People should be smart and level-headed enough to see through or - for health and safety reasons - resist such silliness. Now that's a goofy example, I know, because McDonald's doesn't sell chocolate-dipped burgers (not yet), but it still is up to people to do their part.

Children can't drive themselves and pay for their own food. And there certainly isn't a Ronald McDonald Tactical Brigade running around, abducting families and dragging them over to the nearest McDonald's and forcing them to eat this stuff.

Everyone could wake up tomorrow and go "that's it...I hate that food, it's bad for me, I've been putting on some weight, I'm spending too much money, etc." (pick one) and the problem would wind down and take care of itself.

But you can't stop people from doing what they want and you can't ding the place that's there giving people what they come in to get.

I'd TOTALLY see your side of it if, for the past 40 years, McDonald's had cultivated a repuation (via marketing, commercials, etc.) of healthy, low-fat, "smart" fast food and then BAM...we just found out last week that "oh man, they've lied all these years! They've been serving greasy, fat-laden junk!".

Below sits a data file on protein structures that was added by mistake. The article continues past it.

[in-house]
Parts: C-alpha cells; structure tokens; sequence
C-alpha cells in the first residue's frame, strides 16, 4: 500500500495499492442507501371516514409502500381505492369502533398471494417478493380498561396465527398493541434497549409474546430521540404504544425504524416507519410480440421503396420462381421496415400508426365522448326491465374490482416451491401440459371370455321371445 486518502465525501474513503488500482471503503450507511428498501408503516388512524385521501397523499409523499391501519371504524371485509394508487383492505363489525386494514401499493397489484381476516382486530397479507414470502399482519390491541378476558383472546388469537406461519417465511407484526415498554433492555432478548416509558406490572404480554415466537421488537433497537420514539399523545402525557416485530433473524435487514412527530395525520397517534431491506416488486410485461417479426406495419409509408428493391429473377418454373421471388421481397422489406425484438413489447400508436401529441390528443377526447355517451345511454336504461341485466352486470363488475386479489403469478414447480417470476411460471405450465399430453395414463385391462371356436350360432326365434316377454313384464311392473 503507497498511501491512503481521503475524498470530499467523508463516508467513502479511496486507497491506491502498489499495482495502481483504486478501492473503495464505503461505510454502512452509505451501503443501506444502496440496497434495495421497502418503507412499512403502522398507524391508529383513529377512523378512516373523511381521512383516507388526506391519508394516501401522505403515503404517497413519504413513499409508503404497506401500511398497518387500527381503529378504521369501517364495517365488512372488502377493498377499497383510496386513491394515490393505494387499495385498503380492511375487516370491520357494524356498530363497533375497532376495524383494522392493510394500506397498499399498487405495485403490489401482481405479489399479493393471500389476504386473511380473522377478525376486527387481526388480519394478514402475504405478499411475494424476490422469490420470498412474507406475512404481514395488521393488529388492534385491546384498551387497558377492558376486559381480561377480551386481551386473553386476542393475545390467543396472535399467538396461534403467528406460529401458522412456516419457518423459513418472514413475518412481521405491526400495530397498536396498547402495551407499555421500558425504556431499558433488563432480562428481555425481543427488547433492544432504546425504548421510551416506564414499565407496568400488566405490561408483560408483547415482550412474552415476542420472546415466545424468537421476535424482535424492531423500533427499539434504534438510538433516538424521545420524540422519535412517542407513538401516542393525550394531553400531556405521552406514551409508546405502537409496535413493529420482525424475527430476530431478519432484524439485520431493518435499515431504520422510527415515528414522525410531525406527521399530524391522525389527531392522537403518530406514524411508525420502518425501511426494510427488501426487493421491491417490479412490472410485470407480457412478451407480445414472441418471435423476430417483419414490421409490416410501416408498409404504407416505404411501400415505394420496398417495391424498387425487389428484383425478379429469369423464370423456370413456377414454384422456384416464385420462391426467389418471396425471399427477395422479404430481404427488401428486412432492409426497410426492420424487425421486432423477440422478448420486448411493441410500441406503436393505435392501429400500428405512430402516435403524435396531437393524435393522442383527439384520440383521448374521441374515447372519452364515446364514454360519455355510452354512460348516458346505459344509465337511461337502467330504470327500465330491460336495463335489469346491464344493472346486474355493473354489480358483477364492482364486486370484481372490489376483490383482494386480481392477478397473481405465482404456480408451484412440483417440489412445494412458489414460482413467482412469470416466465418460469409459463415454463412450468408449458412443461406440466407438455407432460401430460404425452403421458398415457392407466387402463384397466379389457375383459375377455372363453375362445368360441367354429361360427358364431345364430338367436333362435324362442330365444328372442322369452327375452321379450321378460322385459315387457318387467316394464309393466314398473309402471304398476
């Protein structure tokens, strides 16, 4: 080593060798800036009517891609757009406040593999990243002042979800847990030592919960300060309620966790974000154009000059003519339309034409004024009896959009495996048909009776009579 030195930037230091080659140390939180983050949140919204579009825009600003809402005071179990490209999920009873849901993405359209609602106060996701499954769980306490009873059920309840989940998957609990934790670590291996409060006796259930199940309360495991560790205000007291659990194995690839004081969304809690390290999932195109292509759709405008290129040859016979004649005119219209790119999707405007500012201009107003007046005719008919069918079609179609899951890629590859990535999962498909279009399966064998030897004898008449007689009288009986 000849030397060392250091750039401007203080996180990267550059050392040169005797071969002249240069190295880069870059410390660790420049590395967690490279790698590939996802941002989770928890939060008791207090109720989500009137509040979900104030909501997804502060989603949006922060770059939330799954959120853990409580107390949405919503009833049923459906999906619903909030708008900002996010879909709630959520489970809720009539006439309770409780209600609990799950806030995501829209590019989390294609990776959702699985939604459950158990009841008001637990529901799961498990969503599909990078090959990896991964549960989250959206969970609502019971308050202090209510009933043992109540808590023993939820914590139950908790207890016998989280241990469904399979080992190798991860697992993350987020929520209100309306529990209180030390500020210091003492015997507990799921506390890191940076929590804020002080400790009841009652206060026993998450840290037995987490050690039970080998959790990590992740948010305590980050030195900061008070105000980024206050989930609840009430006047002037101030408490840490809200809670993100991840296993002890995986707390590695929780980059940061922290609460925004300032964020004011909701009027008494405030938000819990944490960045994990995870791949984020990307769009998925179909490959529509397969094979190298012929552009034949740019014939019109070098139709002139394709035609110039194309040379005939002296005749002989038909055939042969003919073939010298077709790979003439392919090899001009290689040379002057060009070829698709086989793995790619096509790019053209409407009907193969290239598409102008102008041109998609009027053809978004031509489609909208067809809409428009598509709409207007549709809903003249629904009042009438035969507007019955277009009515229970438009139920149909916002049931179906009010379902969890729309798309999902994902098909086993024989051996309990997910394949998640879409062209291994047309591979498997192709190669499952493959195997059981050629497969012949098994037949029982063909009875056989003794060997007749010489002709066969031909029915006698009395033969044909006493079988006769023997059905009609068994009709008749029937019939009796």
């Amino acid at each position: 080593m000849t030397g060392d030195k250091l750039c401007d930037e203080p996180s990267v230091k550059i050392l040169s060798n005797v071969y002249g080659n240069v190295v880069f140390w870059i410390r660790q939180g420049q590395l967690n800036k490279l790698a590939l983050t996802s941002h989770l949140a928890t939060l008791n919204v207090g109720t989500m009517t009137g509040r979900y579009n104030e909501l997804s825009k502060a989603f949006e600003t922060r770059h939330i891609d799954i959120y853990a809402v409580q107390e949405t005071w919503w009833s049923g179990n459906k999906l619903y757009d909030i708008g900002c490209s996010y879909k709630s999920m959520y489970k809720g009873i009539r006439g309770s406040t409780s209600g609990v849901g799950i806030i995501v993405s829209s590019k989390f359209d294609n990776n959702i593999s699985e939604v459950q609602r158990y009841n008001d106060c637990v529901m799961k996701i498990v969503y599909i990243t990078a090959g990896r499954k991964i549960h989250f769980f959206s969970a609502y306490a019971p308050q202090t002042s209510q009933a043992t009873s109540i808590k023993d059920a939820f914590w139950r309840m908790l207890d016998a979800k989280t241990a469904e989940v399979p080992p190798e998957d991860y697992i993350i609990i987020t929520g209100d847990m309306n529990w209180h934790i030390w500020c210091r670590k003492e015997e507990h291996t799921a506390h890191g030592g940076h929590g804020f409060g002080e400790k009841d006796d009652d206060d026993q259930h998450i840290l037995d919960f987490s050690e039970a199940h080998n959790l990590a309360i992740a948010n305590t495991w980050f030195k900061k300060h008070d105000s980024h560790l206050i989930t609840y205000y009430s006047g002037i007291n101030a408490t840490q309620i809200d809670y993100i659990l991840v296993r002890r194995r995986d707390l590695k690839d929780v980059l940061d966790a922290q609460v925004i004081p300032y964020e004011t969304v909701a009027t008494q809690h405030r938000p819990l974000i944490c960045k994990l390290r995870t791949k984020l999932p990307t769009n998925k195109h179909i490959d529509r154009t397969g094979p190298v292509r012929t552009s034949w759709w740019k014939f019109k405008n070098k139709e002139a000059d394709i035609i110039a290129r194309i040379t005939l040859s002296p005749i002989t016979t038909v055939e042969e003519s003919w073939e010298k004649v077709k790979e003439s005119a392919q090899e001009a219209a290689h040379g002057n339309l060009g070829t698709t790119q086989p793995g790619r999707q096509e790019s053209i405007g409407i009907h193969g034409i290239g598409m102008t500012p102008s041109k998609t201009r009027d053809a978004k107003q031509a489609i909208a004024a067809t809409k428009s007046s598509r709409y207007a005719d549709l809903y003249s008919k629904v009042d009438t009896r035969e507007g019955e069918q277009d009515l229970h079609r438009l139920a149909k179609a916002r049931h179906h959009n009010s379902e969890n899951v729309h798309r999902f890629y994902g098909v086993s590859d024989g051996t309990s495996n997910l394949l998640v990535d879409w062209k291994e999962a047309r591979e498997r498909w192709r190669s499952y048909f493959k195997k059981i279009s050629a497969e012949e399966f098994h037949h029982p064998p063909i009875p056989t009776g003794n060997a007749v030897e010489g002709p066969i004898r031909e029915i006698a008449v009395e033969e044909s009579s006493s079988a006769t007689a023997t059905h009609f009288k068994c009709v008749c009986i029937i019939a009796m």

I'd be right there with you, brother man.



But that's not the case.

McDonald's can advertise how they want (I guess, within legal boundaries or whatever) and people can choose to go there and eat or not.

I just think it's a very, very simple, black-and-white issue. No one is "addicted", no one is forced to eat there, there are always alternatives (a nice can of Campbell's soup and a turkey sandwich is my favorite kind of lunch these days).

I could watch McDonald's advertising from today until this time next year, non-stop, and it's still not going to erase or overcome the fact that I know that I shouldn't eat that kind of stuff all the time.

If a simple, no-frills doofus like myself can figure that out and live my life accordingly, why couldn't others?

Why is McDonald's at fault or on shaky ground? McDonald's (and all the other fast food places) would not even exist if people didn't like them and go to them.